Tuesday, 26 April 2011

25 years

It’s 25 years ago. Time flies when you’re having fun. April 26 in 1986 was nice in Kiev. It was sunny and warm and I was playing with some other girls outside. I was wearing a red and yellow chequered dress with short sleeves. We were eating (or drinking?) nectar of the cherry blossom. It’s funny a day can stay so crisp in my memory for 25 years.

The days after are shredded to pieces by time. Sudden smell of concern in the air after the 1st of May celebrations. Endless updates on security measures on TV, rolled up carpets and removed curtains, closed windows, collecting dust with a moist cloth three times a day, no school, rumours of panic on railway stations, radiological control of all flights coming from Ukraine at the Saratov airport.

I don’t know anyone who died because of the Chernobyl catastrophe. I’m not even sure I know anyone who got seriously ill after ‘consuming’ too much radiation. It’s not the physical threat that left a bleeding scar in my heart. Rather, Chernobyl catastrophe was a betrayal of such a great scale my mind has difficulty to conceive.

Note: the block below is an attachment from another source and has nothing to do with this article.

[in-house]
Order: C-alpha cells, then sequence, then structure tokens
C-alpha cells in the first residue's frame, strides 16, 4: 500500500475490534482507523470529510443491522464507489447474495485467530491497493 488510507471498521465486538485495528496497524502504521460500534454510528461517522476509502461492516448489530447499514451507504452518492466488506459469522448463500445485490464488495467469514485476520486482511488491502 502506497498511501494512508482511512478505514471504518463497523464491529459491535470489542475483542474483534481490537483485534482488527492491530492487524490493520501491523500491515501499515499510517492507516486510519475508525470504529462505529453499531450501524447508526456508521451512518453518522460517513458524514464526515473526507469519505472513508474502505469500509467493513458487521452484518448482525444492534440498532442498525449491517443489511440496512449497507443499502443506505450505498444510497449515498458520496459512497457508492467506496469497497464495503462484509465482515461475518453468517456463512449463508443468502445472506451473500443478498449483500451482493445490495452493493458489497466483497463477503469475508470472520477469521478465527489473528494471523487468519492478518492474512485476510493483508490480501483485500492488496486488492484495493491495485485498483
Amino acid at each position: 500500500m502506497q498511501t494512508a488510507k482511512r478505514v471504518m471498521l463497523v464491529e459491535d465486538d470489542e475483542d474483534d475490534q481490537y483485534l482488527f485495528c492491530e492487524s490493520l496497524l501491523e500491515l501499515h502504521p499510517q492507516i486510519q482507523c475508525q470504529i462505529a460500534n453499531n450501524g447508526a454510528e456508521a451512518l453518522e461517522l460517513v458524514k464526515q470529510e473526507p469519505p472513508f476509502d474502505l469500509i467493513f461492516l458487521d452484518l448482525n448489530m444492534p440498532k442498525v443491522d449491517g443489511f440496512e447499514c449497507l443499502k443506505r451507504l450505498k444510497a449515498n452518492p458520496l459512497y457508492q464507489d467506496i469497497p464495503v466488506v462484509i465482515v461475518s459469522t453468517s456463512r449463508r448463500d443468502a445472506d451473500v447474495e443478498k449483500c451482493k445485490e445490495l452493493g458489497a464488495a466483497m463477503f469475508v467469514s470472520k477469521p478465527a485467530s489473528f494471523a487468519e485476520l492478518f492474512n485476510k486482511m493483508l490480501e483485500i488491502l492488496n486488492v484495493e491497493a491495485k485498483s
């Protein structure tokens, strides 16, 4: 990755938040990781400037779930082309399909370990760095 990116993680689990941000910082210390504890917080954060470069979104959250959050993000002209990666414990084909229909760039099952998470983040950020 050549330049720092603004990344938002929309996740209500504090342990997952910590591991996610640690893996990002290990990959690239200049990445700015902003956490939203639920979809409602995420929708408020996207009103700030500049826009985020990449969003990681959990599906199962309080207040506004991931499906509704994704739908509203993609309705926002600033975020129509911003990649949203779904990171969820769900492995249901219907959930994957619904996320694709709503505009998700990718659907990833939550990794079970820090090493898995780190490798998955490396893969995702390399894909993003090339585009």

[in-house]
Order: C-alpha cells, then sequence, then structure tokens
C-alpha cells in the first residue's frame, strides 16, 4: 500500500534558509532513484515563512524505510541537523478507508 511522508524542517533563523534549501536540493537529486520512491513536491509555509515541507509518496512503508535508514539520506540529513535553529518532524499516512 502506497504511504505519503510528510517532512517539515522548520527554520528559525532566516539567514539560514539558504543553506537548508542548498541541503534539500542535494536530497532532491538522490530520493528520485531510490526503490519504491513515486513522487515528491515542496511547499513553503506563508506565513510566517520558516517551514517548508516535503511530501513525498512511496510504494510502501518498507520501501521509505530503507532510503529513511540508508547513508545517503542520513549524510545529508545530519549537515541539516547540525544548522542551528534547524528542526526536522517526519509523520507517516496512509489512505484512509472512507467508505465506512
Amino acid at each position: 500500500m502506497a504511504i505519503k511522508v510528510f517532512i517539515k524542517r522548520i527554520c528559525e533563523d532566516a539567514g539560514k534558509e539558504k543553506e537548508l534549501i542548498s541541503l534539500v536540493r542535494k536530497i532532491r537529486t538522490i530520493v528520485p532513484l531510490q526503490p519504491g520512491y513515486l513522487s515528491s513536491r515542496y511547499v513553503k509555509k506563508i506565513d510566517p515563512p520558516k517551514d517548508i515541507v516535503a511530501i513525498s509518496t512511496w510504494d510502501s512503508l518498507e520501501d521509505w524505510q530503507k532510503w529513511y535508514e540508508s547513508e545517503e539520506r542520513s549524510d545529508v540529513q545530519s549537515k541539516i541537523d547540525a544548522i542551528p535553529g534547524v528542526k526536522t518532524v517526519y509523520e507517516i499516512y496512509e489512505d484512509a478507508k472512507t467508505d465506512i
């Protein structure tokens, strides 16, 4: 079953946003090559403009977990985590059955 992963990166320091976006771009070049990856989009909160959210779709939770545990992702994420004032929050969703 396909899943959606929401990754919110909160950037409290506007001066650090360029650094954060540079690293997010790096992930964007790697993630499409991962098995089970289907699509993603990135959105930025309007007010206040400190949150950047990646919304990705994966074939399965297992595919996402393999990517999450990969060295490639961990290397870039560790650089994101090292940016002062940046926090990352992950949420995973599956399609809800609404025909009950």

Millions of people were relying on the state and the state controlled media for their safety and were lied to. My country has sent fathers of my school friends to shovel cement in deadly radiation without any protection whatsoever and without informing them about the risks. My country has tried to prevent my parents from bringing me and my baby sister to a safer place. My country has lied to me about the true consequences of the catastrophe. And if my country is my home, what’s left for me?

I am sure I’m not the only one feeling angry and powerless even 25 years after the accident. Loads of research has been done to determine the actual damage of the catastrophe, but the main focus is death and illness. Has anyone ever tried to measure how many people lost trust? Wouldn’t that change the figures drastically?

And as for people that were actually confronted with death and destruction and who had to leave their homes – I guess the tragedy is much bigger for them. I wonder how they cope.

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